01When Is an Estate Subject to the DC Estate Tax?
For DC residents, an estate may be subject to the DC estate tax if the total gross estate exceeds $1,000,000.
For nonresidents of DC, an estate may be subject to the DC estate tax if it includes real estate and/or tangible personal property having a situs within the District of Columbia and the gross estate exceeds $1,000,000.
02What DC Estate Tax Forms Must Be Filed?
If the estate is not passing to a surviving spouse or being donated to charity and the estate is subject to the DC estate tax, then the estate representative must file a DC Estate Tax Return called Form D-76.
If the estate is passing to a surviving spouse or being donated to charity and the estate is subject to the DC estate tax, then the estate representative must file a DC Estate Tax Return called Form D-76EZ.
The following documents should be attached to DC Form D-76 or DC Form D-76EZ, if applicable:
- A copy of Form FR-77 (Extension of Time to File DC Estate Tax Return)
- A copy of the Letters of Administration
- A copy of the Power of Attorney
- A copy of the decedent's Last Will and Testament
- A complete copy of IRS Form 706, United States Estate (and Generation-Skipping Transfer) Tax Return, including all attachments, if the estate is required to file IRS Form 706; OR, a current copy of pages 1-3 of IRS Form 706, if the estate is not required to IRS Form 706
- A copy of all certified appraisals of the decedent's property
- A copy of the Death Certificate
Note that as indicated above, a DC Estate Tax Return may be required to be filed even if a federal estate tax return, IRS Form 706, is not required to be filed. In addition, even if the estate will not be required to file IRS Form 706, if a DC Estate Tax Return is required to be filed, then pages 1 - 3 of IRS Form 706 need to be prepared and filed with the DC Estate Tax Return.
03Are Transfers to a Surviving Spouse Taxable?
Outright transfers to a surviving spouse are not taxable. For married couples who have used AB Trust planning to reduce their federal estate tax bill, a DC death tax may be due on the B Trust after the first spouse's death due to the gap of $4,250,000 between the DC exemption of $1,000,000 and the federal exemption of $5,250,000. While some states allow a married decedent's estate to make an election to treat a trust of which the surviving spouse is the sole beneficiary as "qualified terminable interest property" ("QTIP" for short) for purposes of calculating the local estate tax, DC law does not specifically allow for this, although some practitioners have been able to do this. Thus, married DC residents should consult with a DC estate planning attorney to determine if they should incorporate ABC Trust planning into their estate plan.
04When Are the DC Estate Tax Return and Tax Payment Due?
The DC estate tax return must be filed, and any estate tax due must be paid, within 10 months after the decedent's date of death.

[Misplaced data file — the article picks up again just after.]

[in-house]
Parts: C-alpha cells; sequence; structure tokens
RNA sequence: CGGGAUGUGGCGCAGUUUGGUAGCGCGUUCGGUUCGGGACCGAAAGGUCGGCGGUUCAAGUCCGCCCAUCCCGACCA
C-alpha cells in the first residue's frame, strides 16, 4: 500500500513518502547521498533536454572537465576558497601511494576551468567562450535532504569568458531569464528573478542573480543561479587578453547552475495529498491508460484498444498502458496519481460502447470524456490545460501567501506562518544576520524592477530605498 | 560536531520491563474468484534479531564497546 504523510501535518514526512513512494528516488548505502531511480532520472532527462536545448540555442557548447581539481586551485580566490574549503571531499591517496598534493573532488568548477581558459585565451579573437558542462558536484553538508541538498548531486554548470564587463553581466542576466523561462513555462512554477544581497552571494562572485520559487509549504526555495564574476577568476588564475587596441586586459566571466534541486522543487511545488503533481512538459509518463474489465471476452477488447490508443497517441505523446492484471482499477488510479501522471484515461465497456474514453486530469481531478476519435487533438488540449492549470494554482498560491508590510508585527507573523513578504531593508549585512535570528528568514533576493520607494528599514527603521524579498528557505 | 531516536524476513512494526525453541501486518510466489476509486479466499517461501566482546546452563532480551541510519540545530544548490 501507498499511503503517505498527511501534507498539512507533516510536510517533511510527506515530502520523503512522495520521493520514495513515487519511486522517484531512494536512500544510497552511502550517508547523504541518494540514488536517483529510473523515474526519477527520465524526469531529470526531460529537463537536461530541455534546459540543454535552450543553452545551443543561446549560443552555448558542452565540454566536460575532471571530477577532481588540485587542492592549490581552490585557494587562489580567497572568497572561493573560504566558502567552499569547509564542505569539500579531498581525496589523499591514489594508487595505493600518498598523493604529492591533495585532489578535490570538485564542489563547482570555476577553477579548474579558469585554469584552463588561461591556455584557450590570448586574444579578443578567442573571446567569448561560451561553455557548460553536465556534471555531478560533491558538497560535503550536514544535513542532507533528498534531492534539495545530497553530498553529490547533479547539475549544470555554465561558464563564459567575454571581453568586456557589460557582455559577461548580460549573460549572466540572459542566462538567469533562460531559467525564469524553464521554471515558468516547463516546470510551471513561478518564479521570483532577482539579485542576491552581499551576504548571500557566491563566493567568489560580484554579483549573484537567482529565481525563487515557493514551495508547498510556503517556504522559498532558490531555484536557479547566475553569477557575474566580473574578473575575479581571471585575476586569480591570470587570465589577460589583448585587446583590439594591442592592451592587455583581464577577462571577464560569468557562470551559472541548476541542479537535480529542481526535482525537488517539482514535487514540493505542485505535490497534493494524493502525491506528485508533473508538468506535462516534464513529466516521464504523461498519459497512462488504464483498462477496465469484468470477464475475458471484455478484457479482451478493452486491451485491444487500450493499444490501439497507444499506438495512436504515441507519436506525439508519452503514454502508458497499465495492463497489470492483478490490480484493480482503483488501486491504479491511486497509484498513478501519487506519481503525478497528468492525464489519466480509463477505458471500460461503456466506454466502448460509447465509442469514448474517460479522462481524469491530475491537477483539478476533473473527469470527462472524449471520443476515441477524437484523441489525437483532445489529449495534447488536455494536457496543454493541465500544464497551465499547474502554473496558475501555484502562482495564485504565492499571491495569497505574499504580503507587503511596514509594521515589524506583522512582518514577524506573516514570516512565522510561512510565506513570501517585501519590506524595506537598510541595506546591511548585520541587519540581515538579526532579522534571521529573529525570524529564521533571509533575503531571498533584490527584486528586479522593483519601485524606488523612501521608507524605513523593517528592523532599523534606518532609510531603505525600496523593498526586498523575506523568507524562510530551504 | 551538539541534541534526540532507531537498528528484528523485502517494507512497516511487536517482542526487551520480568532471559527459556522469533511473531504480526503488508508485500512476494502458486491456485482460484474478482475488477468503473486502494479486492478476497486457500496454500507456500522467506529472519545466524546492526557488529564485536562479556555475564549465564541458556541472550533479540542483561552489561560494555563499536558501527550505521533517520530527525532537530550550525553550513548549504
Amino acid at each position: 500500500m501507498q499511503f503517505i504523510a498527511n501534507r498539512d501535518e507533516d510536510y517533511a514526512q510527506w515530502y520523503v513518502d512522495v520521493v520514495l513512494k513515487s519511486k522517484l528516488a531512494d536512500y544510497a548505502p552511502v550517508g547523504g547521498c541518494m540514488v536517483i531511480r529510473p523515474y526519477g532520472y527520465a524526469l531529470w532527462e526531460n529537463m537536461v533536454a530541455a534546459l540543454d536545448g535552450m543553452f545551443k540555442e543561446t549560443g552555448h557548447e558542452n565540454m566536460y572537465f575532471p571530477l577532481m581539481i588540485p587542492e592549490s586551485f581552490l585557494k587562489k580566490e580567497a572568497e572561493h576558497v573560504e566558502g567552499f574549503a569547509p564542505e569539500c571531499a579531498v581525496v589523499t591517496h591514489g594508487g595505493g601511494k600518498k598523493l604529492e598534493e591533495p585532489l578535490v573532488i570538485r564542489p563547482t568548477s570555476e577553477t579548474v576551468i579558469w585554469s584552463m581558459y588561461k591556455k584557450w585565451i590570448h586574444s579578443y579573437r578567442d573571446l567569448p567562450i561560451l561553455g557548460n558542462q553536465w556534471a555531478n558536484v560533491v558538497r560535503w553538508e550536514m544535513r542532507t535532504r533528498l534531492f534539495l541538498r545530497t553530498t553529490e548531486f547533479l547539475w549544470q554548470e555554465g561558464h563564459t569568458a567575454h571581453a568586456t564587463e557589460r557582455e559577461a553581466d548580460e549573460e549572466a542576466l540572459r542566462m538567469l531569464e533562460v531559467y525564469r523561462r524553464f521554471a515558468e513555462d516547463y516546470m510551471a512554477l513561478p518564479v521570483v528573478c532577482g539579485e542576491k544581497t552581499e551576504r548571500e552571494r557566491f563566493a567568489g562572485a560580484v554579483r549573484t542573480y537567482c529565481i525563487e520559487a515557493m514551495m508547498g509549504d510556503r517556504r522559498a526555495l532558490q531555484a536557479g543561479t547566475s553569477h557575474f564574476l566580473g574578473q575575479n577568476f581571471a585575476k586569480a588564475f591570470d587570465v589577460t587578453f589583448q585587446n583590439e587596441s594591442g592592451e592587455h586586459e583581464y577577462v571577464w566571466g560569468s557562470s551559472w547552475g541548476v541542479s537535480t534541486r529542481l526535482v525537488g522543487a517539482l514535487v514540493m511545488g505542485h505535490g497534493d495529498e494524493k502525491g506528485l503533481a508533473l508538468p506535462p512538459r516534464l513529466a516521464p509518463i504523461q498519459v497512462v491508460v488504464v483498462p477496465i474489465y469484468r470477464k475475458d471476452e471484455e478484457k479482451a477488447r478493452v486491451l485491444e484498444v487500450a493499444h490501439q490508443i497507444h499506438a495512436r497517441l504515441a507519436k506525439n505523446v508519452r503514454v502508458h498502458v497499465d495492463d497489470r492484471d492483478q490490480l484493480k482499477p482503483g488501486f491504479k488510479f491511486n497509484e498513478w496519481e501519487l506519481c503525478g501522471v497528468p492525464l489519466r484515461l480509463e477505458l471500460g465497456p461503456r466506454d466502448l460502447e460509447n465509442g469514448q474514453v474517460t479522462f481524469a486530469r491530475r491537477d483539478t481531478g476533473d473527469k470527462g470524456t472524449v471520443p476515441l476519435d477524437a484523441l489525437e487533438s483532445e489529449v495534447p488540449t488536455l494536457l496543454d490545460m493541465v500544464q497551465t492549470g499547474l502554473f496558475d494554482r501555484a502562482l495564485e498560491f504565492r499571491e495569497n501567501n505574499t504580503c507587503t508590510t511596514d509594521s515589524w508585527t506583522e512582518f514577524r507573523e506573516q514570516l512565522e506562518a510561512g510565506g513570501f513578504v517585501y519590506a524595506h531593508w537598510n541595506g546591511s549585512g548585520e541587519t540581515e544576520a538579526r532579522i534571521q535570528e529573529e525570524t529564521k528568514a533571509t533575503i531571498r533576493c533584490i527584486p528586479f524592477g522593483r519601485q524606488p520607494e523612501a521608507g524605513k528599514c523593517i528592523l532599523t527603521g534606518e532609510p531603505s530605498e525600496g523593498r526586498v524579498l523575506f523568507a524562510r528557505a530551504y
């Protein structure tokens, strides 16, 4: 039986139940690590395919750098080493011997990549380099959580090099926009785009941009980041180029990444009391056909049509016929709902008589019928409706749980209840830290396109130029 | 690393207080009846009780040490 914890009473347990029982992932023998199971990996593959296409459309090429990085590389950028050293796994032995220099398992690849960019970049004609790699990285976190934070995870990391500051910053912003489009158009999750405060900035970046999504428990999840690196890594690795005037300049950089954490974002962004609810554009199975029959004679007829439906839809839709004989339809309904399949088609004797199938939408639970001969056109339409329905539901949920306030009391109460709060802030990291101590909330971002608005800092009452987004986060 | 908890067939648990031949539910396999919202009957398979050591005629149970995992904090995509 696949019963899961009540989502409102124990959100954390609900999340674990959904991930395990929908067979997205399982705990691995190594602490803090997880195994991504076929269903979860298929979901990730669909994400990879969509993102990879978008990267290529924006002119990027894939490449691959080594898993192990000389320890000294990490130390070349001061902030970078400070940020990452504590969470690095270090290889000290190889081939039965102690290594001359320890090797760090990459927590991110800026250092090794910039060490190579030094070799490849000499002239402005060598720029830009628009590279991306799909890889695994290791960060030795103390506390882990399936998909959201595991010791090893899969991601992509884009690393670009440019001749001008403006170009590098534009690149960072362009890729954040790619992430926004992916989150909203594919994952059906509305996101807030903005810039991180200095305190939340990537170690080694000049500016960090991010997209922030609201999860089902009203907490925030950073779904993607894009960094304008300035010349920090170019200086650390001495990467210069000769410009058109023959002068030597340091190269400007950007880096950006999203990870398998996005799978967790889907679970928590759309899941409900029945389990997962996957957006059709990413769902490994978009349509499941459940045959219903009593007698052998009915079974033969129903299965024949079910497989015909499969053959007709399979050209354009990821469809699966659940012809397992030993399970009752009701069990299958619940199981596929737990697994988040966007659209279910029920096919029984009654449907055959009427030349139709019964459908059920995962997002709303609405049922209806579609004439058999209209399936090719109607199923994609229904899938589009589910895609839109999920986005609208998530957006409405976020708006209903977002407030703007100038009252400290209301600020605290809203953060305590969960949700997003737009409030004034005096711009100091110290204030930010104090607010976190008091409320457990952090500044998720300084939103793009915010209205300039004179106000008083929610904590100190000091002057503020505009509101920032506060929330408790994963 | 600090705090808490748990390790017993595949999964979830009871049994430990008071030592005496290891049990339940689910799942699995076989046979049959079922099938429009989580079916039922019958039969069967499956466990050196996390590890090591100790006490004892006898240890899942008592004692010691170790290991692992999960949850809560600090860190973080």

A six-month extension of time to file the DC estate tax return and related forms and pay any tax due may be requested; however, this will not extend the time to pay the tax, and interest will accrue during the extension period. Interest is charged at the rate of 10% per year, compounded daily and without regard to any extension.
All extension requests must be requested using DC Form FR-77; IRS Form 4768 will not be accepted.
05Where Are the DC Estate Tax Return Filed and Tax Payment Made?
Mail returns and payments to:
Office of Tax and Revenue
Estate Tax Unit
P.O. Box 556
Washington, DC, 20044-0556
Checks should be made payable to the "DC Treasurer."
06How Is the DC Estate Tax Calculated?
The DC estate tax rate is a progressive tax that maxes out at 16% for estates valued at $10,040,000 or more. Use the Estate Tax Computation Worksheet to calculate the tax due.
07Where Can I Find Additional Information About DC Estate Taxes?
The DC Office of Tax and Revenue's Estate, Fiduciary, and Inheritance Taxes Frequently Asked Questions provides more information regarding DC estate taxes.
08Does DC Collect an Inheritance Tax?
Does the District of Columbia currently collect a local inheritance tax, which is a tax assessed against the share received by each individual beneficiary of an estate as opposed to an estate tax, which is assessed against the entire estate? The answer to this question is No, the District of Columbia inheritance tax was repealed effective for deaths occurring on or after April 1, 1987.
District of Columbia's Estate Tax Laws
How DC Estate Taxes Affect an Estate
NOTE: State and local laws change frequently and the following information may not reflect recent changes. For current tax or legal advice, please consult with an accountant or an attorney since the information contained in this article is not tax or legal advice and is not a substitute for tax or legal advice.
If you live in the District of Columbia, then you live in one of a handful of jurisdictions that still collect a local death tax. The estates of DC residents, as well as the estates of nonresidents who own real estate and/or tangible personal property located in DC, are subject to a local death tax under the following guidelines.